C&O 370 Deterministic OR Models Winter 2011


 Lucas Hunt
 1 years ago
 Views:
Transcription
1 C&O 370 Deterministic OR Models Winter 2011 Assignment 1 Due date: Friday Jan. 21, 2011 Assignments are due at the start of class on the due date. Write your name and ID# clearly, and underline your last name. Contents 1 Problem 1: LP Review/Duality/AMPL 10 Marks 2 2 LP Formulation and AMPL; a Transportation Problem  10 Marks 5 3 LP Formulation Manufacturing 10 Marks 8 1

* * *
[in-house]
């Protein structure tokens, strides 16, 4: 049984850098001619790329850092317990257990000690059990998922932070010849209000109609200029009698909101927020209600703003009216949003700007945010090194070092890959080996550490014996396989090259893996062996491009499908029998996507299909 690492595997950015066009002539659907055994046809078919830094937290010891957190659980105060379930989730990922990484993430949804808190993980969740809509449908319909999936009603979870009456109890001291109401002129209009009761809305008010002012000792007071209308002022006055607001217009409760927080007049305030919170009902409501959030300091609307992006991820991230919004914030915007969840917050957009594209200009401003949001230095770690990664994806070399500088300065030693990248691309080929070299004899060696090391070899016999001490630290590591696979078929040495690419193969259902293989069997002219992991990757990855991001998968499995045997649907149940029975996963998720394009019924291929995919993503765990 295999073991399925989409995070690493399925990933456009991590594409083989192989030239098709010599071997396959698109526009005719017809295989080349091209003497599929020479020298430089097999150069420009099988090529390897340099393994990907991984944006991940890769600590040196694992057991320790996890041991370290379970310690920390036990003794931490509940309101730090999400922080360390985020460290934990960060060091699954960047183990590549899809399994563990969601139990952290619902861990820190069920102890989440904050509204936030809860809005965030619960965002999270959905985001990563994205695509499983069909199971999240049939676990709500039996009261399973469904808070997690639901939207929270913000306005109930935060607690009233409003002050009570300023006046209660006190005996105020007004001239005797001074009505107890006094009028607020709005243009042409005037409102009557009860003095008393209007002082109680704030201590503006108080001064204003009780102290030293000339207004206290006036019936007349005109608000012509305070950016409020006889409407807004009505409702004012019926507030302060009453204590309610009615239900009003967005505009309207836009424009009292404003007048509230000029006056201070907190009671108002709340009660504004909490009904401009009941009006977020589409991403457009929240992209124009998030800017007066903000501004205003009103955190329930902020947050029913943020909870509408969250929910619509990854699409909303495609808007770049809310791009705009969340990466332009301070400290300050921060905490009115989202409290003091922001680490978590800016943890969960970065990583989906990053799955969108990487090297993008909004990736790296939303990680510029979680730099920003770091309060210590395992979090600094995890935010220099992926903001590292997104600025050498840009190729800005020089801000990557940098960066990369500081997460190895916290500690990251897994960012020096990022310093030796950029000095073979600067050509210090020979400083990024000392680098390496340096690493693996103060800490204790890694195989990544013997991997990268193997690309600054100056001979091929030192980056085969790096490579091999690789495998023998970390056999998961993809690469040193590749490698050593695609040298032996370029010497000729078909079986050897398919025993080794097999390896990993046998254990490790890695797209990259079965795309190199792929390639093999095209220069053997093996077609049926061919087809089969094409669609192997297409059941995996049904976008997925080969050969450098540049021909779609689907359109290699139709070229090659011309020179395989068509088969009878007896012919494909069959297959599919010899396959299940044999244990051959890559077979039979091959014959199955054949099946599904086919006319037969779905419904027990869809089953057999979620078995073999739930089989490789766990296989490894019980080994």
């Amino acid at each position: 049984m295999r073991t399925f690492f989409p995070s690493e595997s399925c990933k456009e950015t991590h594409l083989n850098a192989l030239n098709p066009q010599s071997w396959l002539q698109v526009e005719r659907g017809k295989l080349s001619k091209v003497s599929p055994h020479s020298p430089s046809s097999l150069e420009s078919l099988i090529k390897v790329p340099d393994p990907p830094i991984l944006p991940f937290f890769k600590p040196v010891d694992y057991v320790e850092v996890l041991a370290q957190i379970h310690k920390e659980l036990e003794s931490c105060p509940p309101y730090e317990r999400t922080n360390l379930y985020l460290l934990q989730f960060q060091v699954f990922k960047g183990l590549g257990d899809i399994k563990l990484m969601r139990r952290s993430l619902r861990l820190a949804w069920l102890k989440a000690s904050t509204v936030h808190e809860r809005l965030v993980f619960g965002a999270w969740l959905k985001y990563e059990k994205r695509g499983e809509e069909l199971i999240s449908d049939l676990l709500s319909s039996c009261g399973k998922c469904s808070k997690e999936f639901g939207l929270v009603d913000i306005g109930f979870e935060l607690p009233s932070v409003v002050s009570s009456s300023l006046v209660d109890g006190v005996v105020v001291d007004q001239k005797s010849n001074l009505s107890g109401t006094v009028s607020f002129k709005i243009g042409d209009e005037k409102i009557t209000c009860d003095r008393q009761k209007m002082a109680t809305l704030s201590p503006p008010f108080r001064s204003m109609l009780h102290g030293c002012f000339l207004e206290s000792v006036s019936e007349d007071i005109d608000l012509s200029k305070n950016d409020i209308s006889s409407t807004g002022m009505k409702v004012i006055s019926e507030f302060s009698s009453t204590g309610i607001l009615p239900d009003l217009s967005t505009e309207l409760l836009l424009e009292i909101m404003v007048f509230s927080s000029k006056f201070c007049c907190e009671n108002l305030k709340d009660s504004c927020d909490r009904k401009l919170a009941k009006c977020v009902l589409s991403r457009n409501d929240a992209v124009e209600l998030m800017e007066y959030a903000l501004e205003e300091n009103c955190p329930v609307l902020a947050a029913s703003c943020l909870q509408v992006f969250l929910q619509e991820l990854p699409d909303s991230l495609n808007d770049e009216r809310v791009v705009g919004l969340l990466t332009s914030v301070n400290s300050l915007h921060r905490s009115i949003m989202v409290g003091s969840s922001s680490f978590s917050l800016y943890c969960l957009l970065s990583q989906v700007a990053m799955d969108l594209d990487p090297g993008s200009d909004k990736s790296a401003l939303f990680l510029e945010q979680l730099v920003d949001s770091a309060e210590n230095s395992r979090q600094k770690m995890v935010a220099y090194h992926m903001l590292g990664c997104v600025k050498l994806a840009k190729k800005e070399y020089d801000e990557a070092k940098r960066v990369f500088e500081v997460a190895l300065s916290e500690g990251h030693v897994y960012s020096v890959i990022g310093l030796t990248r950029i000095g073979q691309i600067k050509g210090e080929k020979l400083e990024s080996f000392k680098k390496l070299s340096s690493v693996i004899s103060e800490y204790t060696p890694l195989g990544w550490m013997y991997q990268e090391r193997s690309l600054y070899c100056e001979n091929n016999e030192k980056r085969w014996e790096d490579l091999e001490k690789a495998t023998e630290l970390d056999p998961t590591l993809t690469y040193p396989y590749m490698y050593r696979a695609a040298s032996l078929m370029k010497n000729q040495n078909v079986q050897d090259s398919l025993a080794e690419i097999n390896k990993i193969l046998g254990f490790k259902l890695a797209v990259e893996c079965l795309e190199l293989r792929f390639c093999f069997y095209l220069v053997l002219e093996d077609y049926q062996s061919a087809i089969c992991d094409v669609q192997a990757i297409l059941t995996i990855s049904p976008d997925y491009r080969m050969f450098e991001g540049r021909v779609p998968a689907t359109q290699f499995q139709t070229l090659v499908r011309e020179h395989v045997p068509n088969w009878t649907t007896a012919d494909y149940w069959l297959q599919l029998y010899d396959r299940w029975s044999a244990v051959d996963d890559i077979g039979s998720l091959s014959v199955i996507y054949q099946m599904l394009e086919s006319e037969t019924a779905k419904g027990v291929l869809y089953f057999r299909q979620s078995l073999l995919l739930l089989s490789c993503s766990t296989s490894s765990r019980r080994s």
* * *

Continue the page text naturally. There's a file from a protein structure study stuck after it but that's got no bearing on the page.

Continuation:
2 1 Problem 1: LP Review/Duality/AMPL 10 Marks Consider the primal linear programming problem, (P), given in AMPL form. (The file with the AMPL problem is also available here: examp1.mod.) var x1; var x2; var x3; var x4; var x5; var x6; var x7; var x8; minimize Expense: +(6)*x1+(9)*x2+(12)*x3+(14)*x4+(23)*x5+(5)*x6+(18)*x7 +(2)*x8; subject to T1: +(3)*x1+(5)*x2+(3)*x3+(4)*x4+(2)*x5+(2)*x6+(9)*x7 <= 6; subject to T2: +(5)*x1+(2)*x2+(15)*x3+(5)*x4+(6)*x5+(3)*x6+(6)*x7 x8= 2; subject to T3: +(3)*x1+(0)*x2+(2)*x3+(3)*x4+(10)*x5+(0)*x6+(4)*x7 <= 44; subject to T4: +(3)*x1+(6)*x2+(1)*x3+(5)*x4+(7)*x5+(5)*x6+(6)*x7 +(3)*x8 <= 9; subject to xlimit1: x1 >=0; subject to xlimit2: x2 >=0; subject to xlimit3: x3 >=0; subject to xlimit4: x4 <=0; subject to xlimit5: x5 <=0; subject to xlimit6: x6 >=0; subject to xlimit7: x7 <=0; 1. Write down the dual problem (D) of (P). (In the dual problem, the constraints should be a mixture of,, = constraints. The variables should be a mixture of,, and free.) Solution 1.1 The primal problem is: min c T x s.t. Ax ineq b b, x ineq x 0, x R 8, where ineq b, ineq x, represent the appropriate inequalities/equality for the constraints and the variables, respectively. (Note that this problem was generated randomly using the file available here: lpexamp1.m.) Then, the dual program (D) is: max b T y s.t. c ineq x A T y, y ineq b 0, y R 4. Note that the inequalities for constraints go with the inequaities for variables. (With 2